Gardens are beginning to produce. If you have more cucumbers than you know what to do with, consider making Quick Cucumber Kimchi. Unique. Delicious.
Welcome to another Sam I Am moment. You remember Sam, don’t you? He’s the guy with the friend that can only say, ‘I do not like green eggs and ham.’
Brave as I am when it comes to food (refer here if there’s any question), when the word ‘ferment’ is included in any recipe, I balk. And grimace.
I know, I know. Fermenting is present in many common kitchen ingredients and foods. The vinegar add to my vinaigrette? I’m well aware that it’s fermented cider. Or wine. Or champagne. Or sherry.
Beer. All hail the mighty brew. The might fermented brew. Beer gets its own paragraph.
And then there’s cabbage. Why cabbage? People have enough trouble eating the stuff, so what made someone decide to ferment it?
It was the Koreans, in case you’re curious. They did it several thousand years ago. I’m guessing that it was the best way to preserve a super-abundant crop of cabbage, but I don’t really know. The Koreans’ fermented cabbage, or kimchi, is the original sauerkraut.
Sauerkraut, if you’re curious, is an Eastern European adaptation of kimchi. The Koreans fermented their version with rice vinegar. German chose to use salt instead.
I’ve never eaten kimchi. I’m scared of it and I don’t know why. While I’m not a huge sauerkraut fan, eating it only on a well-made Reuben, I won’t shrink back (much) when offered some at a German food-inspired dinner party.
Maybe it’s because kimchi’s red and I don’t know why. Maybe it’s because people throw the word ‘fermented’ around when talking about kimchi, but when discussing sauerkraut they only debate the bag or bottled varieties.
No matter what the reason, I’m not ready to head there. Yet. Give me a little time. Maybe start with cucumbers.
I’ve been toying with making this recipe since I received the magazine, but seemed to always ‘forget’ to buy cucumbers and never went so far as to tab the recipe on page 77. Then a friend gave me a bag full of beautiful garden cucumbers.
After several meals of tomato and cucumber salads, I knew I had to do something with the rest before they started to liquefy. Since I don’t have any fresh dill, cucumber kimchi seemed destined to be.
Since there was a bunch of mincing, I used my little chopper, so that part of the prep went quickly. The rest was just a matter of waiting.
I cut the cukes, salted them and let them sit for an hour. Then I rinsed them well, stuffed them with the minced mixture and packed them together in my container. I covered them and waited.
Because of the heat, I didn’t even offer these to Dudette. In fact, since this was my food challenge, I put a cucumber on a plate and did my taste test when I was all by my lonesome. Of course, since I’ve never had kimchi, I have nothing to compare this with so I will have to tell you what I think this tastes like, not how it measures up to the cabbage variety.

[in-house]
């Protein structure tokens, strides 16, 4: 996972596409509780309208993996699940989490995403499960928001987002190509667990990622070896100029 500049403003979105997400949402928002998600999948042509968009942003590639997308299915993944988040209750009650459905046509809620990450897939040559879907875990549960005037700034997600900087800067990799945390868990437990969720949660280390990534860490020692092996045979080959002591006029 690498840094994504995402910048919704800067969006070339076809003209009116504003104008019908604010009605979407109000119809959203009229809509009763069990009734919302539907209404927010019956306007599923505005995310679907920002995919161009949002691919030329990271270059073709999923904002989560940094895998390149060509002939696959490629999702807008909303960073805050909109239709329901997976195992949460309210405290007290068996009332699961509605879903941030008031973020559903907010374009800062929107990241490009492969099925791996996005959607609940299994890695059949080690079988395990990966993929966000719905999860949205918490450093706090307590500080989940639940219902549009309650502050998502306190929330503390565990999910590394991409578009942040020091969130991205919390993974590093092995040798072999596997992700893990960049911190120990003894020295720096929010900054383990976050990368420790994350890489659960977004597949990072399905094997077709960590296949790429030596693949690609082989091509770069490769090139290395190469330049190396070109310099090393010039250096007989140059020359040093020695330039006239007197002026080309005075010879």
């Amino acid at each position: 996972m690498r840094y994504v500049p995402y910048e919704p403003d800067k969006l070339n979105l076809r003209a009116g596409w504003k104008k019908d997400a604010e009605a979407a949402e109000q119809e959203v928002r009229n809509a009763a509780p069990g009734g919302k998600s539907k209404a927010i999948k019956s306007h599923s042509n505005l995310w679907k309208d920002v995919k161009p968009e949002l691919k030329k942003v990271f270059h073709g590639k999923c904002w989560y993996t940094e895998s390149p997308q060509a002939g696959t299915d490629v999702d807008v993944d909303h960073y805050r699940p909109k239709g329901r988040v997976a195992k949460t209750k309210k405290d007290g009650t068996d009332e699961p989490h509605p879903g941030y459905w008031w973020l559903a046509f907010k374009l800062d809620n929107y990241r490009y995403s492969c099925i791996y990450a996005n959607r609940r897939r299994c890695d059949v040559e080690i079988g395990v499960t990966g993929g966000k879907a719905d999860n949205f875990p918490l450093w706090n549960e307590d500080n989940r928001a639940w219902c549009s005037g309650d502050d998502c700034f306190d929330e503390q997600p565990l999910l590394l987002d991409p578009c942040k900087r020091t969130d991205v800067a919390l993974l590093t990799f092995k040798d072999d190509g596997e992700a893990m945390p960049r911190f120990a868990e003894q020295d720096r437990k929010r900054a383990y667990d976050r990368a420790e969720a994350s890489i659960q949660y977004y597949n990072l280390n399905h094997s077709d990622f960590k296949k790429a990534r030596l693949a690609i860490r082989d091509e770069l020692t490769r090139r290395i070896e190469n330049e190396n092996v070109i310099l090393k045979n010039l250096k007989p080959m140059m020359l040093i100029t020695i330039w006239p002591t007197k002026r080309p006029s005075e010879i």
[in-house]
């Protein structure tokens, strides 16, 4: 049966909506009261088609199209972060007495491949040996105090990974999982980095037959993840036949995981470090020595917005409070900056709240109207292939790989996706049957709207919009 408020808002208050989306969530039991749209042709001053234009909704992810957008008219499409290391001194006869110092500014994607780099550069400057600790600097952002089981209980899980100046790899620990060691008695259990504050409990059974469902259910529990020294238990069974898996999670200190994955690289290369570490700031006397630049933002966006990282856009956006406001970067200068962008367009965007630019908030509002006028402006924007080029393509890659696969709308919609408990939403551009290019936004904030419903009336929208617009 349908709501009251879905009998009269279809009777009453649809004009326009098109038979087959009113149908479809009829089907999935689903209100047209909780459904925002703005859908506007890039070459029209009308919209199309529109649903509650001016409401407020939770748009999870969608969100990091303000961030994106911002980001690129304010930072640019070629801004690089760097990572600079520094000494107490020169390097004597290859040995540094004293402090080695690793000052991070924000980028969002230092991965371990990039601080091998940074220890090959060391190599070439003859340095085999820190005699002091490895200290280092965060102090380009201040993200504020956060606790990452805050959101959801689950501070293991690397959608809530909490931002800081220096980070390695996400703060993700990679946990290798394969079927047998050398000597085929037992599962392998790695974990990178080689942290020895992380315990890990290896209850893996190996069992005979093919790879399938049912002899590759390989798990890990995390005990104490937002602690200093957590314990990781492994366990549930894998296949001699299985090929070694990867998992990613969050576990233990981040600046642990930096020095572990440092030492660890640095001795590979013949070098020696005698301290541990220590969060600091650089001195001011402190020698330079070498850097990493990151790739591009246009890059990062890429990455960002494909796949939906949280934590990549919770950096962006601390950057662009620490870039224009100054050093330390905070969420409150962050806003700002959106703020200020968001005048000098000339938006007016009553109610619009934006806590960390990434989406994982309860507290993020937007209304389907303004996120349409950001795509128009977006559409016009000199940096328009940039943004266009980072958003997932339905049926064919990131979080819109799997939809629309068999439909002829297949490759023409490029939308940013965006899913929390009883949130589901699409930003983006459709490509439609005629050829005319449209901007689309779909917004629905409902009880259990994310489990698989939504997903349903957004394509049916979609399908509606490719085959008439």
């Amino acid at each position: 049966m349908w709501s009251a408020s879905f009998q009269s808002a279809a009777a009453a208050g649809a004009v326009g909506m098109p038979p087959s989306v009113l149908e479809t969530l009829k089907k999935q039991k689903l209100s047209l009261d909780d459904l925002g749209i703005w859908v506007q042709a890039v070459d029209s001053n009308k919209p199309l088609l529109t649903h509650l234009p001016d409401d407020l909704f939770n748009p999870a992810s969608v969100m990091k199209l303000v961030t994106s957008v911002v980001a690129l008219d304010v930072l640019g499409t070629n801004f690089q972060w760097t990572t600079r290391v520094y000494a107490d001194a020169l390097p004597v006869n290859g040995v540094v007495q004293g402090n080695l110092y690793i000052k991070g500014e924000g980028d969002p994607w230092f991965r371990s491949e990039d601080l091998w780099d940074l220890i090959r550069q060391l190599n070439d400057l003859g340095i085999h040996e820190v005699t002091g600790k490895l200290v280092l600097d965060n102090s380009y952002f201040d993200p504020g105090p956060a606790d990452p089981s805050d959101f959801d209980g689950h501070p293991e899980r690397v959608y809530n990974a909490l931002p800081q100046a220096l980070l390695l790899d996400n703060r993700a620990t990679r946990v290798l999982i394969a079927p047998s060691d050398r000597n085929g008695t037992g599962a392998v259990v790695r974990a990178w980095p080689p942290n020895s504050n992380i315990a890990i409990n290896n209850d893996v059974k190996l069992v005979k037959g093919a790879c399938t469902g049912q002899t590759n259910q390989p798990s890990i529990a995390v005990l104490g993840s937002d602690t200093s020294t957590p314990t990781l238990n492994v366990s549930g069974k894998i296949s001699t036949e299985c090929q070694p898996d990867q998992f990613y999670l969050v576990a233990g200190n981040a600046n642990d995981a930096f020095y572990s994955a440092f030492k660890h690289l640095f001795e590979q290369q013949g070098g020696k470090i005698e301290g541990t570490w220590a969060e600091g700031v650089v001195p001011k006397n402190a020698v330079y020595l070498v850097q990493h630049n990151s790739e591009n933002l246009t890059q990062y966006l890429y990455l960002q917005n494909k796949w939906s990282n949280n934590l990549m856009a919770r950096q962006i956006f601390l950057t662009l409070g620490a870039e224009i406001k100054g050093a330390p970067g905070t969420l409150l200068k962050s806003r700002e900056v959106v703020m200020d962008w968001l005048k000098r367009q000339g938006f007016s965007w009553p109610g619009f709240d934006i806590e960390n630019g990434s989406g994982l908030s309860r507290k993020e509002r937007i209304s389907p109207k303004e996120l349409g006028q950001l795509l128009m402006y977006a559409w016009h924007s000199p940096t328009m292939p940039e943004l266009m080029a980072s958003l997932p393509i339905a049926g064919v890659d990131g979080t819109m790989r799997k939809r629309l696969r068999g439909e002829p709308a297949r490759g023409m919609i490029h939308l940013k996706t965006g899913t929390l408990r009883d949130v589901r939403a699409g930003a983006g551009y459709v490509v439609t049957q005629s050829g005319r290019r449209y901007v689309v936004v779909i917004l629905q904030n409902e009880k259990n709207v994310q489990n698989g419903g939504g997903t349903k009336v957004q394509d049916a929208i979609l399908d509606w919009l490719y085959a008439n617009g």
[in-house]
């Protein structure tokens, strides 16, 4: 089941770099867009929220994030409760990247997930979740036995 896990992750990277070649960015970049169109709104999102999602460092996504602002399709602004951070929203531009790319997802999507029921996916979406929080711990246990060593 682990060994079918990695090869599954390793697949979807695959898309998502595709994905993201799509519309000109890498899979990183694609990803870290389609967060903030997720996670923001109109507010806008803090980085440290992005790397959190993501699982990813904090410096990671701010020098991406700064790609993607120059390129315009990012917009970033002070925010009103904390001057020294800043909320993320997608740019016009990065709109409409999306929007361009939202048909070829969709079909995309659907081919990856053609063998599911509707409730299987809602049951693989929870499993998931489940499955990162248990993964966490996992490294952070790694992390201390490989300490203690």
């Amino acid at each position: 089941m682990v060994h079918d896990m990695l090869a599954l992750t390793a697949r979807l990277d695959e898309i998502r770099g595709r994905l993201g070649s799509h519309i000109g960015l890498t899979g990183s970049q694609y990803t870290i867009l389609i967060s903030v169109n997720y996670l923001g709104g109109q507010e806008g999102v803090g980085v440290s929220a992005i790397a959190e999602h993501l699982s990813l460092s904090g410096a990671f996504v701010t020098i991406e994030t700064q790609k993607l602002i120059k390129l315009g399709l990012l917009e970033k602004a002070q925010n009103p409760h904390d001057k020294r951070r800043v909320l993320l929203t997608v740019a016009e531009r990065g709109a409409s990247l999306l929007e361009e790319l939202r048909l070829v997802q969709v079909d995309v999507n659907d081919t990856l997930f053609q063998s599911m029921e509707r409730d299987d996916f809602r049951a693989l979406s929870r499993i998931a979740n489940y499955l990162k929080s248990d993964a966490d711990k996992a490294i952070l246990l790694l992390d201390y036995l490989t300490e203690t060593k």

It’s very good. There is no spoiled flavor (which is what I was most afraid of). The magazine describes these as being ‘salty, tangy, slightly spicy…’ I would rearrange the words a bit to say, ‘slightly salty and tangy, spicy.’ Emphasis on spicy. But very good too.
I love these as an alternative to pickles. Remember the Sausage Burgers with Sriracha-Honey-Mustard Sauce? Cucumber kimchi would be awesome alongside the burger.
Now I can’t wait for Hubby to get home and give these a try. He’s gonna love them.
What I’d Do Different Next Time
I really didn’t get tangy or salty. Maybe it’s because I rinsed my cucumbers well like the magazine told me to. I missed the zing. I would either add a teaspoon of salt to the stuffing or a tablespoon of sherry vinegar.
- 1 lb. small cucumbers, such as Kirby or small Persian (about 6), ends trimmed, halved crosswise
- Kosher salt
- 1 small yellow onion, finely chopped (about ¾ cup)
- ¼ cup very thinly sliced scallions, both white and green parts (about 2 medium)
- 10 fresh chives, sliced crosswise into 1-inch pieces (1 Tbs.)
- 1 tablespoon chopped saeujeot (Korean salted shrimp) or fish sauce
- 1 medium clove garlic, minced (1 tsp.)
- 1 teaspoon minced fresh ginger
- 1 teaspoon gochugaru (Korean red chile flakes) or crushed red pepper flakes, or to taste
- Stand the cucumber pieces on their trimmed ends and, using a small knife, cut an X into each, stopping about halfway down. Season inside and out with 1-1/2 Tbs. salt and let sit in a shallow bowl at room temperature for 1-1/2 hours to soften.
- Meanwhile, in a medium bowl, combine the onion, scallions, chives, saeujeot, garlic, ginger, gochugaru, and 2 Tbs. water; set aside.
- Rinse the cucumbers well inside and out under cold running water and shake dry. Gently spread open the cucumbers and press about 1 heaping tsp. of the chile mixture into each piece. Transfer to a shallow glass or plastic container, standing them on their trimmed ends and packing them tightly together. Press any of the remaining chile mixture in and around the cucumbers and pour over any accumulated liquid. Cover and let sit at room temperature to ferment for at least 24 hours. Refrigerate until chilled, at least 30 minutes, and then serve.